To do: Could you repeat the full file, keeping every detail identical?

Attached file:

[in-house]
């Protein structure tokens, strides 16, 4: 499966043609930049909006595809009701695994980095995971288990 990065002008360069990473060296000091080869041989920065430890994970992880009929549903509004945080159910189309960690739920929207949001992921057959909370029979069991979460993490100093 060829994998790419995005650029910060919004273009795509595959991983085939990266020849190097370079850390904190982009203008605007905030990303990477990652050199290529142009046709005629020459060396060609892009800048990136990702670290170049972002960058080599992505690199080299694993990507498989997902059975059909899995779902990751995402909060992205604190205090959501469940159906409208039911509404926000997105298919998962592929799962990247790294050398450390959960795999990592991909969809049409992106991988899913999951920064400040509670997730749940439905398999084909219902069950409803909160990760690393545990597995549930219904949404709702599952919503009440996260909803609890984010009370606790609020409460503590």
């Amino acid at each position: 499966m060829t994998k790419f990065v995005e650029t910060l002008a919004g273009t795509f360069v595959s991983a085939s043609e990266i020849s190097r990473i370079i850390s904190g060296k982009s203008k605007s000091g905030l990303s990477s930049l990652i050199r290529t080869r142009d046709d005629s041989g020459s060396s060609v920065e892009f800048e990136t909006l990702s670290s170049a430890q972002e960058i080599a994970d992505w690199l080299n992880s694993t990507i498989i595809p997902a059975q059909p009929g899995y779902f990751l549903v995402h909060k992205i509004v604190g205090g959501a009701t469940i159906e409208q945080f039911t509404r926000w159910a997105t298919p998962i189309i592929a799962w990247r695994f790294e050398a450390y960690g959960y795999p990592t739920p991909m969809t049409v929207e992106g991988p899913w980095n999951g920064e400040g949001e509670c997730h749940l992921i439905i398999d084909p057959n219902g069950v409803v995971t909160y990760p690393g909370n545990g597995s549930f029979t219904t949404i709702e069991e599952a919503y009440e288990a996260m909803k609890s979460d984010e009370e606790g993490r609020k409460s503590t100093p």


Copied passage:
[in-house]
């Protein structure tokens, strides 16, 4: 499966043609930049909006595809009701695994980095995971288990 990065002008360069990473060296000091080869041989920065430890994970992880009929549903509004945080159910189309960690739920929207949001992921057959909370029979069991979460993490100093 060829994998790419995005650029910060919004273009795509595959991983085939990266020849190097370079850390904190982009203008605007905030990303990477990652050199290529142009046709005629020459060396060609892009800048990136990702670290170049972002960058080599992505690199080299694993990507498989997902059975059909899995779902990751995402909060992205604190205090959501469940159906409208039911509404926000997105298919998962592929799962990247790294050398450390959960795999990592991909969809049409992106991988899913999951920064400040509670997730749940439905398999084909219902069950409803909160990760690393545990597995549930219904949404709702599952919503009440996260909803609890984010009370606790609020409460503590």
């Amino acid at each position: 499966m060829t994998k790419f990065v995005e650029t910060l002008a919004g273009t795509f360069v595959s991983a085939s043609e990266i020849s190097r990473i370079i850390s904190g060296k982009s203008k605007s000091g905030l990303s990477s930049l990652i050199r290529t080869r142009d046709d005629s041989g020459s060396s060609v920065e892009f800048e990136t909006l990702s670290s170049a430890q972002e960058i080599a994970d992505w690199l080299n992880s694993t990507i498989i595809p997902a059975q059909p009929g899995y779902f990751l549903v995402h909060k992205i509004v604190g205090g959501a009701t469940i159906e409208q945080f039911t509404r926000w159910a997105t298919p998962i189309i592929a799962w990247r695994f790294e050398a450390y960690g959960y795999p990592t739920p991909m969809t049409v929207e992106g991988p899913w980095n999951g920064e400040g949001e509670c997730h749940l992921i439905i398999d084909p057959n219902g069950v409803v995971t909160y990760p690393g909370n545990g597995s549930f029979t219904t949404i709702e069991e599952a919503y009440e288990a996260m909803k609890s979460d984010e009370e606790g993490r609020k409460s503590t100093p």